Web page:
New report shows Washington leadership in decade of U.S. renewable energy progress

Media Contacts
Emma Searson

Environment Washington Research & Policy Center

Washington ranks third in the nation for cumulative electric vehicle sales, according to a new report released today by Environment Washington Research & Policy Center. The project, Renewables on the Rise 2020, documents and compares the growth of five key clean energy technologies in each state over the past decade: solar power, wind power, battery storage, energy efficiency and electric vehicles. Washington also tops the charts at no. five nationwide for its number of public electric vehicle charging stations.

“Americans have been clamoring for clean energy and transportation over the past decade, and Washington has heard the call,” said Searson, 100% Renewable campaign director with Environment Washington Research & Policy Center. “The gains Washington has seen, especially in electric vehicle adoption, should give state leaders the confidence to continue picking up the pace.” 

Washington also compares favorably with other U.S. states in energy efficiency, ranking 12th nationwide for improvements in electricity efficiency since 2010, and in wind, coming in 15th for growth in wind energy production since 2010. However, the Evergreen State lags behind most when it comes to progress on solar energy, despite abundant solar energy potential, especially in Eastern Washington. 

Innovative policies, combined with technological advances and declining costs have played a key role in driving clean energy adoption, according to the report. Washington’s energy leadership is in part due to strong policies, including its commitment to achieving 100 percent clean electricity by 2045.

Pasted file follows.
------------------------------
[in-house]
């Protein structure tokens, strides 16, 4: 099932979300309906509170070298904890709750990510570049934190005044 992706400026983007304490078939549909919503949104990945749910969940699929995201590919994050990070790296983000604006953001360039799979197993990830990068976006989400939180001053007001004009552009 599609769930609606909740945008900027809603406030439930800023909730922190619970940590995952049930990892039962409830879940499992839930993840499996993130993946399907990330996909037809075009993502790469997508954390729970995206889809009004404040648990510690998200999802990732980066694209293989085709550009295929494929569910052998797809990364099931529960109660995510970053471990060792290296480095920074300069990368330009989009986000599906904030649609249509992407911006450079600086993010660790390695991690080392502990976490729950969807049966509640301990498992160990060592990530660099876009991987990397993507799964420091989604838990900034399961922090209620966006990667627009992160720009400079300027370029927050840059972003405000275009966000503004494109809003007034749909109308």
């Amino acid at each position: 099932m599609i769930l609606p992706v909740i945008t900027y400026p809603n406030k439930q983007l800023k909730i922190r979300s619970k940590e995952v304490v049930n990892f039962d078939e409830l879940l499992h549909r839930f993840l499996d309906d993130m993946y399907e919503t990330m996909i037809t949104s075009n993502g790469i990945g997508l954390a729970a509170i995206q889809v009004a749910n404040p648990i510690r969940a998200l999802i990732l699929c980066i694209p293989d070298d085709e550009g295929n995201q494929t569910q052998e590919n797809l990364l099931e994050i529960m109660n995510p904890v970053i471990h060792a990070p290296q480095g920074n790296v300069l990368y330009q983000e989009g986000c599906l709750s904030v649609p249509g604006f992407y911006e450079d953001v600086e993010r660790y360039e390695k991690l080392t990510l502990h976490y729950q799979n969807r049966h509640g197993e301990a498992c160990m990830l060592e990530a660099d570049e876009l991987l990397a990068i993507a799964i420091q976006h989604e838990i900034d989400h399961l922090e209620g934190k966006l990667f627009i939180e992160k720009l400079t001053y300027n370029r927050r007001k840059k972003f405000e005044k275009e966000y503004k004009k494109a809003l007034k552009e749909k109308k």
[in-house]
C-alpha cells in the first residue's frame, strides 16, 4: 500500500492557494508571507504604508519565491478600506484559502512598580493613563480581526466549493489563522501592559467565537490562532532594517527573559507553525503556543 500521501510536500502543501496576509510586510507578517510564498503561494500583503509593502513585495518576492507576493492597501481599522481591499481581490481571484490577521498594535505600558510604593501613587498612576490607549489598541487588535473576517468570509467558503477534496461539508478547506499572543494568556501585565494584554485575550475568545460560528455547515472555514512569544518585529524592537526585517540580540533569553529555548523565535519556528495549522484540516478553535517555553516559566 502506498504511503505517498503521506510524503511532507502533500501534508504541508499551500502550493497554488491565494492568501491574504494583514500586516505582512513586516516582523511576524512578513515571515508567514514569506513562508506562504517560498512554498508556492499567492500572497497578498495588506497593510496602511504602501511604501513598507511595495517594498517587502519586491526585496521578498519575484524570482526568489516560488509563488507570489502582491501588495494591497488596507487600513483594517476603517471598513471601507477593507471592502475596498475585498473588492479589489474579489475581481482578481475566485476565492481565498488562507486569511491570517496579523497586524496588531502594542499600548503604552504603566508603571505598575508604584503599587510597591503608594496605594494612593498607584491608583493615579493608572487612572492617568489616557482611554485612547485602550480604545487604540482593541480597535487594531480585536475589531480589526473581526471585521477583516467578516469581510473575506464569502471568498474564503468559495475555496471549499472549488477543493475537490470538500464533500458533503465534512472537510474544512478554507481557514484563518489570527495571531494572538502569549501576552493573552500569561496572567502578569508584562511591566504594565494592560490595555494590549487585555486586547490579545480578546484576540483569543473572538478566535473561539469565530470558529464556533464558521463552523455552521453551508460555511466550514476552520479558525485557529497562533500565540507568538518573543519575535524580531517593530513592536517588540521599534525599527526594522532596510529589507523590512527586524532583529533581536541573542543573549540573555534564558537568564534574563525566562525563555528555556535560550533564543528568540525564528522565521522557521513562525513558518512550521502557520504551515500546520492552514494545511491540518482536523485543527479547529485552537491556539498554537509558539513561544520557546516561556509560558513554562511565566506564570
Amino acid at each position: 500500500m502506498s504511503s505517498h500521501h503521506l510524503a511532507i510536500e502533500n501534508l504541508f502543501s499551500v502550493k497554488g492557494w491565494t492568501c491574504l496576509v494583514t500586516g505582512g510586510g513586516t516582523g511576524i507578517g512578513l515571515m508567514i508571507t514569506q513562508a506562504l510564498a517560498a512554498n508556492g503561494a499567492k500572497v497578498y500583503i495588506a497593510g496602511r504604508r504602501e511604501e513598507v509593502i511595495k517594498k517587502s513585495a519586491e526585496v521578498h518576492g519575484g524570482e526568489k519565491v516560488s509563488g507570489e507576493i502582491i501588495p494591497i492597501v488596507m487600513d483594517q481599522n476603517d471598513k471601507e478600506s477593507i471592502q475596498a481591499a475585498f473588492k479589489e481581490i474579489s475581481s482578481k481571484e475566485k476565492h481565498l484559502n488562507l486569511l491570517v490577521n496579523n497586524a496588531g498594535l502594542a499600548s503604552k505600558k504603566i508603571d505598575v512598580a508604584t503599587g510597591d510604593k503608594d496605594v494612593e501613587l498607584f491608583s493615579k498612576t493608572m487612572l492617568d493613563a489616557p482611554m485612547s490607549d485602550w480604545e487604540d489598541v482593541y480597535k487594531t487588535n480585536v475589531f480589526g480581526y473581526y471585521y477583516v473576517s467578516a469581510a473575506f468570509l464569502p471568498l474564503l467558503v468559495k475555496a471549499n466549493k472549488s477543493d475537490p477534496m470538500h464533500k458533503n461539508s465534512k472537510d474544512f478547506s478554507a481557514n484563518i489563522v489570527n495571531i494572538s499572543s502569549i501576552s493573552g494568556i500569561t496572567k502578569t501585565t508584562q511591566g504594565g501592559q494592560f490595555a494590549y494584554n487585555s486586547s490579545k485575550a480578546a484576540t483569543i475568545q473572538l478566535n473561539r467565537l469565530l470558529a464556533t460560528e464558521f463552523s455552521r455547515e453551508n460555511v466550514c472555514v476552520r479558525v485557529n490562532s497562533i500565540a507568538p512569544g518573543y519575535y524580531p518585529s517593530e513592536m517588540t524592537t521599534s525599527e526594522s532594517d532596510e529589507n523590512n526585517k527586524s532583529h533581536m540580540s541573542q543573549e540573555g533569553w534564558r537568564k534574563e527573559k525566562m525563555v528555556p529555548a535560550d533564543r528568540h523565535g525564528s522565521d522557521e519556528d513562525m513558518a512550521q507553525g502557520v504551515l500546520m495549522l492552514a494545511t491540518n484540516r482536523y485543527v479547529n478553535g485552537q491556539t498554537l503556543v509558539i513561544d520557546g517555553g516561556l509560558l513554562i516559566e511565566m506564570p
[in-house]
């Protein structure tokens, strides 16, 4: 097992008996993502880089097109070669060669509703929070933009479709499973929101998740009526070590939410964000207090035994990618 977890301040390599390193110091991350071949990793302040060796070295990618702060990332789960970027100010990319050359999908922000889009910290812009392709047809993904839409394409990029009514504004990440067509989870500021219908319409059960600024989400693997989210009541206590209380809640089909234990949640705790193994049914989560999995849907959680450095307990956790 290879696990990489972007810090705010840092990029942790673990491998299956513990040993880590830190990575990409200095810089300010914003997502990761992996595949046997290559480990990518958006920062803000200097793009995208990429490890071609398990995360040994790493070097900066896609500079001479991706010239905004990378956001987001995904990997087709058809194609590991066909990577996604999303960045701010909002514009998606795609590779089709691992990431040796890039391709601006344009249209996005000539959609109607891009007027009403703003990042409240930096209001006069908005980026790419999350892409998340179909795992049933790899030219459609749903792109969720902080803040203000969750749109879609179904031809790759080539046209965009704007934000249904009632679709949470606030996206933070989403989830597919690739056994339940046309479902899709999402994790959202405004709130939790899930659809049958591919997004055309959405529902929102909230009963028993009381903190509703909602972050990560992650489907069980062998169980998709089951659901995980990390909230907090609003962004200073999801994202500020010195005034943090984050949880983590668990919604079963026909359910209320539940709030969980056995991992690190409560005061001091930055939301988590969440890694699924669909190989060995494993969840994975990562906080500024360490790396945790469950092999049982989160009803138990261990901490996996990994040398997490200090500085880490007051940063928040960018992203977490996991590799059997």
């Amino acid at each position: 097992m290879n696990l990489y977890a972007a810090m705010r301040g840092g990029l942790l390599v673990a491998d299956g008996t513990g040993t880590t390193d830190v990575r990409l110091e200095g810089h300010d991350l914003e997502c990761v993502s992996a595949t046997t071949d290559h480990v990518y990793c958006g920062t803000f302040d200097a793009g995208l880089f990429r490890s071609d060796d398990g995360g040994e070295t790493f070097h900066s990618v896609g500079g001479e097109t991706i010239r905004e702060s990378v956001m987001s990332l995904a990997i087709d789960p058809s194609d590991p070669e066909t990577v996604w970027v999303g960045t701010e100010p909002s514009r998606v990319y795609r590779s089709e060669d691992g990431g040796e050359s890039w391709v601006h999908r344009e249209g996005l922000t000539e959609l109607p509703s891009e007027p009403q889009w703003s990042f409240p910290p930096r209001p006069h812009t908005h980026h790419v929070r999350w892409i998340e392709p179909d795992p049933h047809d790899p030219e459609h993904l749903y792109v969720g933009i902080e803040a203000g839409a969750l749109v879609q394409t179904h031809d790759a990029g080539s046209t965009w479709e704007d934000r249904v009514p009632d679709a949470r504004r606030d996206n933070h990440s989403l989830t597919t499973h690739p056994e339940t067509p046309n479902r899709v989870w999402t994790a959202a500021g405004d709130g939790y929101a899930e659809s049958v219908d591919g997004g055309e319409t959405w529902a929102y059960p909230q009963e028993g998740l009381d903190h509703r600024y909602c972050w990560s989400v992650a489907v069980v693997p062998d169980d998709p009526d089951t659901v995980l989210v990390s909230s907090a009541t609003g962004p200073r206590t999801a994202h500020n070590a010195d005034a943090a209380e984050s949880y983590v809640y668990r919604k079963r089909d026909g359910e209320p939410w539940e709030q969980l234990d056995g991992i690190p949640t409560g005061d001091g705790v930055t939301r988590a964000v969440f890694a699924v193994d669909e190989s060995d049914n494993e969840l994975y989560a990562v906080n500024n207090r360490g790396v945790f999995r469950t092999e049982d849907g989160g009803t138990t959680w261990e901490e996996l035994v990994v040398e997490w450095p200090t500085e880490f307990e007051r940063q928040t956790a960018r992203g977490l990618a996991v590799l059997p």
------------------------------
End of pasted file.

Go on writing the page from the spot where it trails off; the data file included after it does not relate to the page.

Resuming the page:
In addition to highlighting states that have made the most progress in adopting renewable energy technologies, the study also shows the rapid gains achieved overall nationally. In 2019, the U.S. produced 30 times more solar power and more than triple the amount of wind energy than it did in 2010. In addition to the growth in renewable energy, utility scale battery storage increased 20-fold since 2010, energy consumption per person declined thanks to improvements in energy efficiency, and more than one million electric vehicles were sold in the U.S. 

“This project offers a timely reminder that clean energy technologies have risen to the occasion, and are already delivering for millions of Americans and Washingtonians,” Searson said. “We are so much closer to the clean, renewable energy future we need than we were ten years ago, and we should keep working to ensure that the next decade brings us even further.”


Environment Washington Research & Policy Center is dedicated to protecting our air, water and open spaces. We work to protect the places we love, advance the environmental values we share, and win real results for our environment. For more information, visit